from Wiktionary, Creative Commons Attribution/Share-Alike License

  • n. A small chapel, as a monument within a church
  • n. A shrine open to the sky, sometimes used for sacrificial purposes, or in honor of the divine

from the GNU version of the Collaborative International Dictionary of English

  • n. An unroofed space consecrated to a divinity.
  • n. A small monumental chapel in a church.

from The Century Dictionary and Cyclopedia

  • n. In Roman antiquity, a small inclosed space without a roof, consecrated to some deity, containing an altar, and sometimes also a statue of the god.


From Latin sacellum. (Wiktionary)


  • In that case, the open front and the niche in the back wall could suggest that one is dealing here with a kind of sacellum (or shrine) dedicated to the cult of Marcus Aurelius, to whom the whole complex was dedicated.

    Interactive Dig Sagalassos - Macellum Report 3

  • The other appellation "sacellum," applied by Boece to the hermit's chapel, is a better known and more classical word than the capellula of the _Scotichronicon_.

    Archaeological Essays, Vol. 1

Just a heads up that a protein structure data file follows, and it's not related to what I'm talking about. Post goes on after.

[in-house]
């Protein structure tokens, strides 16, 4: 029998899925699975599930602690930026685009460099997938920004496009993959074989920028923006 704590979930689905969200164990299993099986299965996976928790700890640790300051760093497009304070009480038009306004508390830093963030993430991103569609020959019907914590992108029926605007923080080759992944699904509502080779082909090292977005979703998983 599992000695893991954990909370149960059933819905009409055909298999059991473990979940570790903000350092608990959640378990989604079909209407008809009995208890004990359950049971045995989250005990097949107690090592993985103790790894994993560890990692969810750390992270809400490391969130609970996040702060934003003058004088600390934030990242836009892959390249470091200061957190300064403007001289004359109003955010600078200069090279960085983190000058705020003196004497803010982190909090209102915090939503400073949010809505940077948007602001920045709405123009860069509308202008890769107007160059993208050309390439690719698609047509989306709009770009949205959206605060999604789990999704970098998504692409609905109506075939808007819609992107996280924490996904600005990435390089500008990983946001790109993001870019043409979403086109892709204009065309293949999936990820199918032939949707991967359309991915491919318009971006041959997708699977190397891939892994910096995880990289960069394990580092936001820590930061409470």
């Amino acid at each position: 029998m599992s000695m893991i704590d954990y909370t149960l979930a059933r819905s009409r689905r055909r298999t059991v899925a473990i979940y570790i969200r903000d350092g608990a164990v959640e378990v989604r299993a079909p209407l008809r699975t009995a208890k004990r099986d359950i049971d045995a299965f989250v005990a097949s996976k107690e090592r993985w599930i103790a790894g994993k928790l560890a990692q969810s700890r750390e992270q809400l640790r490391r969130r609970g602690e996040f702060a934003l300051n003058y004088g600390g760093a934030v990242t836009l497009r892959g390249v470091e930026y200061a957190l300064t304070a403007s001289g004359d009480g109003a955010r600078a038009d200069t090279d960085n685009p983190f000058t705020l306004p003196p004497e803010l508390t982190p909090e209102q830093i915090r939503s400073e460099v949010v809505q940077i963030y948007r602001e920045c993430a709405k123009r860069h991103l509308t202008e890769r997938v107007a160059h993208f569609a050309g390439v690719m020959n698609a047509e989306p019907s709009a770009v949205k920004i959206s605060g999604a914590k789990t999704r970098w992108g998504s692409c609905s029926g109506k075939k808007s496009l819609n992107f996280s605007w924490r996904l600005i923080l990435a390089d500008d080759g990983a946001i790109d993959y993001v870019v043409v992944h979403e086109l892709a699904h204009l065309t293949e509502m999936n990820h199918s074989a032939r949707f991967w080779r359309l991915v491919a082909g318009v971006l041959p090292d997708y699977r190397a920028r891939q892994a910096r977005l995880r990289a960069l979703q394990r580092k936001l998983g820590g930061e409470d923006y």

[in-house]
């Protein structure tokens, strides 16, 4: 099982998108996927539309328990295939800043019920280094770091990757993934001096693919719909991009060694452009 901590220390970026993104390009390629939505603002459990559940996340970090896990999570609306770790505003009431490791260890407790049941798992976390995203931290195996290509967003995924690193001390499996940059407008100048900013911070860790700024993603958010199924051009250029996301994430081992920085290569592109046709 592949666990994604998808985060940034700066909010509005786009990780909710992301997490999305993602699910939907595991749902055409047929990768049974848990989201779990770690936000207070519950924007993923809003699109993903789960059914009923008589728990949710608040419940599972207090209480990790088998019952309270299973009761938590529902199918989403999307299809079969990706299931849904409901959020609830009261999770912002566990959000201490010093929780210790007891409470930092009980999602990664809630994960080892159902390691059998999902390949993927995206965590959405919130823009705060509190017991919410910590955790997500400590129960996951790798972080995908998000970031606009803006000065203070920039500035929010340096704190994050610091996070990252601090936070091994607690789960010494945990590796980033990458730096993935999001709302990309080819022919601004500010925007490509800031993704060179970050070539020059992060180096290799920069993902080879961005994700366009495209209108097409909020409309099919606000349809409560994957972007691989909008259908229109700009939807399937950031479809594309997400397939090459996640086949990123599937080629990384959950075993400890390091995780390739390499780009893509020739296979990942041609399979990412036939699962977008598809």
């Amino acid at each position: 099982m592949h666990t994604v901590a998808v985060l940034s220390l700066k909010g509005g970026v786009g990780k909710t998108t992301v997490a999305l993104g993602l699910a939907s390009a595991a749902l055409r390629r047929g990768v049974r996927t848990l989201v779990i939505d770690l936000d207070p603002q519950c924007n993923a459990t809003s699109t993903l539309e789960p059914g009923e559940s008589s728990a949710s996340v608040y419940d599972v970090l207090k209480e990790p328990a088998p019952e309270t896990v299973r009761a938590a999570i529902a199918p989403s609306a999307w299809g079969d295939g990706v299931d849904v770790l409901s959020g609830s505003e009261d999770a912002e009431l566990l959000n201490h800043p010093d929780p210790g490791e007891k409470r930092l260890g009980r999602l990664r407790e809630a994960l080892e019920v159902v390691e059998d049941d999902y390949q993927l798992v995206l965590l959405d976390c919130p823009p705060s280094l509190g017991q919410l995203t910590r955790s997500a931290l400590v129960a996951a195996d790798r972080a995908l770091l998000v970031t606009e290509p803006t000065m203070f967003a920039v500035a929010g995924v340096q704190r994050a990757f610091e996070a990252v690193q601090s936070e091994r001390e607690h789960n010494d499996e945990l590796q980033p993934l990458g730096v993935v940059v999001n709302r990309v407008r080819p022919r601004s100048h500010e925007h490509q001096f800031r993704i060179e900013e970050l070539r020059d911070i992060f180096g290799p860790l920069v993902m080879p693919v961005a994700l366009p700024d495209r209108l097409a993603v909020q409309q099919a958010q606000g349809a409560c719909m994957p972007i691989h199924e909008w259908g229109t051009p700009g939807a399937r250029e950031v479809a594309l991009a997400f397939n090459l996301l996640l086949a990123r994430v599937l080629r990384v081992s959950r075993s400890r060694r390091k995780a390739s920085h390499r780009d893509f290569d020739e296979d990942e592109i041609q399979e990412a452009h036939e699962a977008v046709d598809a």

• Cicero himself has left us a complete definition of the word, for he has described "sacellum" as "locus parvus deo sacratus cum ara." [

    Archaeological Essays, Vol. 1

  • If there ever was a statue of the emperor on display in the complex it will either have stood in the central tholos or in a similar sacellum in the center of the north wing.

    Interactive Dig Sagalassos - Macellum Report 4

  • An original function as a sacellum could also be suggested by the fact that an upper fragment of a statue base dedicated by a [son of At] talos, grandson of Telemachos to a divinity (as shown by the dedication as euchèn), whose name is no longer preserved, was found inside the room.

    Interactive Dig Sagalassos - Macellum Report 4

  • The still incompletely excavated "niche" in the central part of the back wall suggested an original use as a sacellum (shrine?), of which the later reconstruction still respected the original layout.

    Interactive Dig Sagalassos - Macellum Report 4

  • The front of room 1 (sacellum?) of the Macellum emerging from the soil.

    Interactive Dig Sagalassos - Macellum Report 3

  • Here, however, the central shop seems to have been an open sacellum (chapel) framed by pillars that were still found in situ (see website 2006, Macellum, July 10 - August 10); we expect that the north portico -- to be excavated next year -- will contain a total of four shops, two pairs each on either side of the entrance.

    Interactive Dig Sagalassos - The Macellum Report 2

  • Also the material that has been picked out from the sieved residues seems to be very promising, especially in room 2 (a reused sacellum?, see Macellum, August 7-11, 2005) with its large amounts of fish and bird bones.

    Interactive Dig Sagalassos - Archaeozoology Report 2

  • This is the portal of its temple, through which alone we can gain access to the sacellum where its aporrheta are concealed.

    The Symbolism of Freemasonry

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